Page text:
Congressman Anthony Weiner pictured in a 2004 photo on a doorstep in NYC. Credit: Getty Images. Former Congressman Anthony Weiner, seen here in 2004, announced his candidacy for mayor on Wednesday. Credit: Getty Images

In a Daily News opinion piece, Anthony Weiner laid out three of his 64 ideas in his "ideas book" to "get the conversation started."

He focused primarily on health care costs, education and taxes, and he urged New Yorkers to make sure the mayoral campaign "is a full-throated debate about real solutions," as opposed to "a contest of who can say 'I ain't the other guy' the loudest."

Weiner's plan to control rising health care costs and cover the uninsured relies largely on having city employees and retirees pay some part of their own health care costs in order to avoid continuing to slash other things from the budget.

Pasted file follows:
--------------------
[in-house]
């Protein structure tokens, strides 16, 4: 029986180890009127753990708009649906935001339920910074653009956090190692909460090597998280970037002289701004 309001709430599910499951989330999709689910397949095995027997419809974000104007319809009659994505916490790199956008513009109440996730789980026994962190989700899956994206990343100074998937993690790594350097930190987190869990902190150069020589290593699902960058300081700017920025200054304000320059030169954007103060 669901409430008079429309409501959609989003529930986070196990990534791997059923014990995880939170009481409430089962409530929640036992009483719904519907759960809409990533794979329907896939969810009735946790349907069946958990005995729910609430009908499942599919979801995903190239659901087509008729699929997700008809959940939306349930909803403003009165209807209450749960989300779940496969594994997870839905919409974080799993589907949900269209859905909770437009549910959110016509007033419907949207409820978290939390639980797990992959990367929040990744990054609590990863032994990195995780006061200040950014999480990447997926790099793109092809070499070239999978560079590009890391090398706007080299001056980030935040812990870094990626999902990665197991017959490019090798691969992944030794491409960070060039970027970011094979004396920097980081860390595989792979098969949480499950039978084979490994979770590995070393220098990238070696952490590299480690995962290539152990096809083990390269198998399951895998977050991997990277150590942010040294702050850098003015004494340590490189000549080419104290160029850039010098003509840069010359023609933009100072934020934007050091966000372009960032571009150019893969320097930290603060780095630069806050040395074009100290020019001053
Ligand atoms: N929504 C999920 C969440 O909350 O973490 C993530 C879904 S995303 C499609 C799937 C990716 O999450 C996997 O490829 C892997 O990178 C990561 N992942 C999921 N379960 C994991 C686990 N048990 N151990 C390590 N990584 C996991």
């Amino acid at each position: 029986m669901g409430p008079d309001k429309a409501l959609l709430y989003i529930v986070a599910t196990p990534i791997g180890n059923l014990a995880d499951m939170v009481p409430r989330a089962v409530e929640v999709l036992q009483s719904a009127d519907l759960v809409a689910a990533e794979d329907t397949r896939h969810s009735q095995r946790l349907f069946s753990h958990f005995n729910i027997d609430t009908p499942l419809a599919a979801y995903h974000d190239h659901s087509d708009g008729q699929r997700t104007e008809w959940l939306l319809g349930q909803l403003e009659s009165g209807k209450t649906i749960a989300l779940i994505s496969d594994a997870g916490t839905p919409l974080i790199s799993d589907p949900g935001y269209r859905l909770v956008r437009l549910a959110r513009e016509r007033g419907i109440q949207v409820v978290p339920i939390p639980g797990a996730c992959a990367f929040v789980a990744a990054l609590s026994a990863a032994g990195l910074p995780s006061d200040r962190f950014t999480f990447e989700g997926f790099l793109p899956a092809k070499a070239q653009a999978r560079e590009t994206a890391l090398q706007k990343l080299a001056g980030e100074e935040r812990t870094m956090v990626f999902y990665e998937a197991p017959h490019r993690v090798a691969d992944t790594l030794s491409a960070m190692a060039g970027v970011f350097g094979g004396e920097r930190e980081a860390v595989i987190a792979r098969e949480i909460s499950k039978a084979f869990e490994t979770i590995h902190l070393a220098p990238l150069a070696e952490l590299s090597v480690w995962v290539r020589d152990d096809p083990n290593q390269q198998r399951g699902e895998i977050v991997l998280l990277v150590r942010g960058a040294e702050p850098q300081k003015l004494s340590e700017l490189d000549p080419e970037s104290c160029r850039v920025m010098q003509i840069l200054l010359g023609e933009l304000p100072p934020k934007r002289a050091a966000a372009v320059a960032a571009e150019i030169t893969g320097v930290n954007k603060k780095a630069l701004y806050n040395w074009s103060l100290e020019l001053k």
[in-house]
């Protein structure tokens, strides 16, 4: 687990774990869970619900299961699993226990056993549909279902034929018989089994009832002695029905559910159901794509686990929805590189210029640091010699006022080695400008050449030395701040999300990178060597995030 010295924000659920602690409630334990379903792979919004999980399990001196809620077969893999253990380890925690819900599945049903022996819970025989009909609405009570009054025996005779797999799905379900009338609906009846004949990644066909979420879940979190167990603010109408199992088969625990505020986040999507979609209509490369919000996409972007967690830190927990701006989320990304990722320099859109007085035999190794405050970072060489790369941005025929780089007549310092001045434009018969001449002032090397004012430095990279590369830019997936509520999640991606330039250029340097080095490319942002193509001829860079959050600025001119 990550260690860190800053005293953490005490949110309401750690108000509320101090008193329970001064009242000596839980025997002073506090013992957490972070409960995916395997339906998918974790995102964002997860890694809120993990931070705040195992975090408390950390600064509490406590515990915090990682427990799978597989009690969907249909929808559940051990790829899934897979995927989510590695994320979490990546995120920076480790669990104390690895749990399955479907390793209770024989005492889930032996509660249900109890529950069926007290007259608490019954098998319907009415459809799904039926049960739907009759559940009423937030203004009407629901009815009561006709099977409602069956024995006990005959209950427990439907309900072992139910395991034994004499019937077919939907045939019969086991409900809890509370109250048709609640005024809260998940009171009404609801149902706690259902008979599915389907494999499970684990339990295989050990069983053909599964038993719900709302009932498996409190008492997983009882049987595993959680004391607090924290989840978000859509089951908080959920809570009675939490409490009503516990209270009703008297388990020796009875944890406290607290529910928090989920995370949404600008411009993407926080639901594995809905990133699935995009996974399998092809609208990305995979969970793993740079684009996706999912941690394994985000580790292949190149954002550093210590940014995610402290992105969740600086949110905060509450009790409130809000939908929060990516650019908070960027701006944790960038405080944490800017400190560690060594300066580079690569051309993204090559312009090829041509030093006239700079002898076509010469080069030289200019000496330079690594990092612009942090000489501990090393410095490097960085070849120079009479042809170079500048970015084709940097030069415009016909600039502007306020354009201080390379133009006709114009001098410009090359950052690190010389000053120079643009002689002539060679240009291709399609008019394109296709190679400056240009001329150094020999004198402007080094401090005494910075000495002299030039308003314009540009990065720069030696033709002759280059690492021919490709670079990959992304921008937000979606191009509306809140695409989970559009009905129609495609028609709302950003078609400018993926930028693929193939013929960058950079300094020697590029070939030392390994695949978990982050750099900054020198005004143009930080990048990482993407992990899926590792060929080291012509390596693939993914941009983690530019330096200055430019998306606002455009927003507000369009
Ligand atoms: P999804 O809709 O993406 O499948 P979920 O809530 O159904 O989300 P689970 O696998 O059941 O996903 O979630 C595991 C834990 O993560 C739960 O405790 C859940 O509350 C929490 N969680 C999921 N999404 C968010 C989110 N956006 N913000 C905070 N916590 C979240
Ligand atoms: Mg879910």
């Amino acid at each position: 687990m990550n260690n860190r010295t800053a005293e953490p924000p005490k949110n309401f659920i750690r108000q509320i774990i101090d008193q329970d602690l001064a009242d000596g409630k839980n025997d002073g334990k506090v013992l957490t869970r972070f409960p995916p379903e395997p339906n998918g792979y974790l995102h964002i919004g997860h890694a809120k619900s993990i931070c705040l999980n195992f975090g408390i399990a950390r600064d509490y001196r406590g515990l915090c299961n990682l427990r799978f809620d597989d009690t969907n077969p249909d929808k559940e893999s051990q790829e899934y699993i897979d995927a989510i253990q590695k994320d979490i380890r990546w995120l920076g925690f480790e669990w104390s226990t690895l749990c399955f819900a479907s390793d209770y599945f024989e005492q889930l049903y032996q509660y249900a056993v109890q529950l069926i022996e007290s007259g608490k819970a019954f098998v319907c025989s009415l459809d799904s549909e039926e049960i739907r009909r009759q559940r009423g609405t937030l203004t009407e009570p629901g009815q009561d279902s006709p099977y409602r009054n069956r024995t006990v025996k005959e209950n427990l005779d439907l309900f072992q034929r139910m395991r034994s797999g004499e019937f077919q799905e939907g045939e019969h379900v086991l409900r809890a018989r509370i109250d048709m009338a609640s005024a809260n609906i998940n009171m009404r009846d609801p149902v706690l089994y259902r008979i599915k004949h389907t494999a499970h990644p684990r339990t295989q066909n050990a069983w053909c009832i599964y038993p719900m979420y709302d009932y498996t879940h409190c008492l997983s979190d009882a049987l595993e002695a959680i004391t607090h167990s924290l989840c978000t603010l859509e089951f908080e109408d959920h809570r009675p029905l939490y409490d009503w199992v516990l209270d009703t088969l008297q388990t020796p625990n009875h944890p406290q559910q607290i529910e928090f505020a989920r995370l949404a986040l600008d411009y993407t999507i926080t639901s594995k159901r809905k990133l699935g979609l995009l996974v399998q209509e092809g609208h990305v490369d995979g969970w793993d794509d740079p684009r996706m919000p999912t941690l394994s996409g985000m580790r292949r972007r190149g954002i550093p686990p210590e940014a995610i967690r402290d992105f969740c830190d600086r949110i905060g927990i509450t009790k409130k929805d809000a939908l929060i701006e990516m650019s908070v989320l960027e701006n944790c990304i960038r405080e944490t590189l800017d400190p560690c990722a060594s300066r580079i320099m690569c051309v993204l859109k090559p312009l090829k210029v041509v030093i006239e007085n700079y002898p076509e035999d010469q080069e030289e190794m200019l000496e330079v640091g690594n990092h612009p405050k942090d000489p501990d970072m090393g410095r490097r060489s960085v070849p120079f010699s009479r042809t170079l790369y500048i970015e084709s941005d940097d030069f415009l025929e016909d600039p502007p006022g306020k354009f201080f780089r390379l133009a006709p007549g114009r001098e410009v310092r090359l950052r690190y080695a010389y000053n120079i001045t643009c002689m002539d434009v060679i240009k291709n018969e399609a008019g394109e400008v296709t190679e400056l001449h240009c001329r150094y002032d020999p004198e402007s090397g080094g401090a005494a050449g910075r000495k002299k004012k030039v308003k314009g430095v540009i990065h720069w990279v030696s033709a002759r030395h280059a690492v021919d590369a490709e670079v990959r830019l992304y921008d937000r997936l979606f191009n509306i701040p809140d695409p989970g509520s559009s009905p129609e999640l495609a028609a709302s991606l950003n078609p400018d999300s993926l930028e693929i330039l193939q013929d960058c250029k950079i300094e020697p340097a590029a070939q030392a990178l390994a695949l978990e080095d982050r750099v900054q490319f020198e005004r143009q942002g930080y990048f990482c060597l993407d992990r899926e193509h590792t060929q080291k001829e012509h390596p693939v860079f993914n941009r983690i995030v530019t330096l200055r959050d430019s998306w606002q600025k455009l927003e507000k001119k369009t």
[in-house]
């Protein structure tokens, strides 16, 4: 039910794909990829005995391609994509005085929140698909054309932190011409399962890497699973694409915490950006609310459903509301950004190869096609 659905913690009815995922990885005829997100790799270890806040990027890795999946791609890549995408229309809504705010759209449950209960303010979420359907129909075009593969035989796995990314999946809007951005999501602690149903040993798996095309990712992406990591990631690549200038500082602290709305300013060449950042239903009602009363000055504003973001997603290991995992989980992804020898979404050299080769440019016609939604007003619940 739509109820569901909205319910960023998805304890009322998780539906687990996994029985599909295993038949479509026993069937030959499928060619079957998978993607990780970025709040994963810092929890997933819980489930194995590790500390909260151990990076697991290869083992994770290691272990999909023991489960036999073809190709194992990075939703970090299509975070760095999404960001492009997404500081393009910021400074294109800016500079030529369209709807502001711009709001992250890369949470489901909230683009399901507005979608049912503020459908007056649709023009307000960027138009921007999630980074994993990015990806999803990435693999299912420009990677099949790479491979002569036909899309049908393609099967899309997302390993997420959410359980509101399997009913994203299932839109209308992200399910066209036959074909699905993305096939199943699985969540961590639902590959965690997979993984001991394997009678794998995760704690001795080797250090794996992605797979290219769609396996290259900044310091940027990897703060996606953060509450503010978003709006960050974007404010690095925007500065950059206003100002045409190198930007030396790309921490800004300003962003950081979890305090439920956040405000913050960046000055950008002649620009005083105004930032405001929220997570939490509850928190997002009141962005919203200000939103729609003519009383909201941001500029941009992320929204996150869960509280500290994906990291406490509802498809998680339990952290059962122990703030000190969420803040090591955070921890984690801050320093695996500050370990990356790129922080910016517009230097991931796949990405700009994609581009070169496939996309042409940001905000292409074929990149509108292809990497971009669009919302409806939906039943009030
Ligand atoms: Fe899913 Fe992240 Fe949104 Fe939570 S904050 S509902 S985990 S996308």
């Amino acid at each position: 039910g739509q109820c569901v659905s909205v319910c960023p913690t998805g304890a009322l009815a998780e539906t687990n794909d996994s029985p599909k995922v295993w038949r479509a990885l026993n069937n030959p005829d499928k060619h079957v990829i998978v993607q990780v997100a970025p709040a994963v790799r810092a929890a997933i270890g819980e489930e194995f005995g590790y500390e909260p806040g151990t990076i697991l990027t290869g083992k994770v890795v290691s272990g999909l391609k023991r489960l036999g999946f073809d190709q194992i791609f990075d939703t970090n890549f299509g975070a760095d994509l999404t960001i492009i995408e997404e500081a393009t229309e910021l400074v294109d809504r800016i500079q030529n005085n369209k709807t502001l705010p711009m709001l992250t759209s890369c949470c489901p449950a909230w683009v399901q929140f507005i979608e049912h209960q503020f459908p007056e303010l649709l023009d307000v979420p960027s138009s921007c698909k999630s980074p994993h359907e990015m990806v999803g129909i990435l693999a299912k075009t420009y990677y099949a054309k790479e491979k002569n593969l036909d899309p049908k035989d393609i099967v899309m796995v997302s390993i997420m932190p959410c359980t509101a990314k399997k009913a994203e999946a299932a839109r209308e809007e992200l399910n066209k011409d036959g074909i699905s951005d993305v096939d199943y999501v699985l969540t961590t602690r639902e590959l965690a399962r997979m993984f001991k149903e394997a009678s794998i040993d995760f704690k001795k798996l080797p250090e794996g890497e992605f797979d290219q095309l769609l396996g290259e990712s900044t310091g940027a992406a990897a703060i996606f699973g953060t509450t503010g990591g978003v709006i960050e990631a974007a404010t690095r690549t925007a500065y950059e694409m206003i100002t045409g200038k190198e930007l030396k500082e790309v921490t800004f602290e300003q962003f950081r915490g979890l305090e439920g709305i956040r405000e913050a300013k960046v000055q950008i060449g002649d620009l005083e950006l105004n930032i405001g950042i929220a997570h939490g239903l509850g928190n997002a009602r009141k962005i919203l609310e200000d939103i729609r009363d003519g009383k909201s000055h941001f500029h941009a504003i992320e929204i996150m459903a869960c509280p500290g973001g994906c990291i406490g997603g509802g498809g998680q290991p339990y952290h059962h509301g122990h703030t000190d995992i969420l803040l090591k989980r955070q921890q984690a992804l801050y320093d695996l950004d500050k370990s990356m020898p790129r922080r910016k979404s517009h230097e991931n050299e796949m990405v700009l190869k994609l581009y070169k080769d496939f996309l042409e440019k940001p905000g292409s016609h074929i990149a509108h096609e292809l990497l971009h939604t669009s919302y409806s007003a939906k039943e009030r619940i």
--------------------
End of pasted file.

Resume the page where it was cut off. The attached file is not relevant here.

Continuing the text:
Weiner noted that benefits are "due to go up 40 percent in the next four years."

He wants to "take a 'whatever works' approach to education," and noted again, as he did in his launch video, that his mother was a math teacher.

He did not suggest any specific approaches, but worried "about the safety of children in yeshivas," among other concerns.

His tax conversation revolved largely around rent-payers and homeowners, and he proposed paying for a middle-class tax cut of 10 percent by "increasing the tax on the foreign oligarchs and potentates who are parking their money by investing in super high-end New York apartments."

Follow Danielle Tcholakian on Twitter @danielleiat

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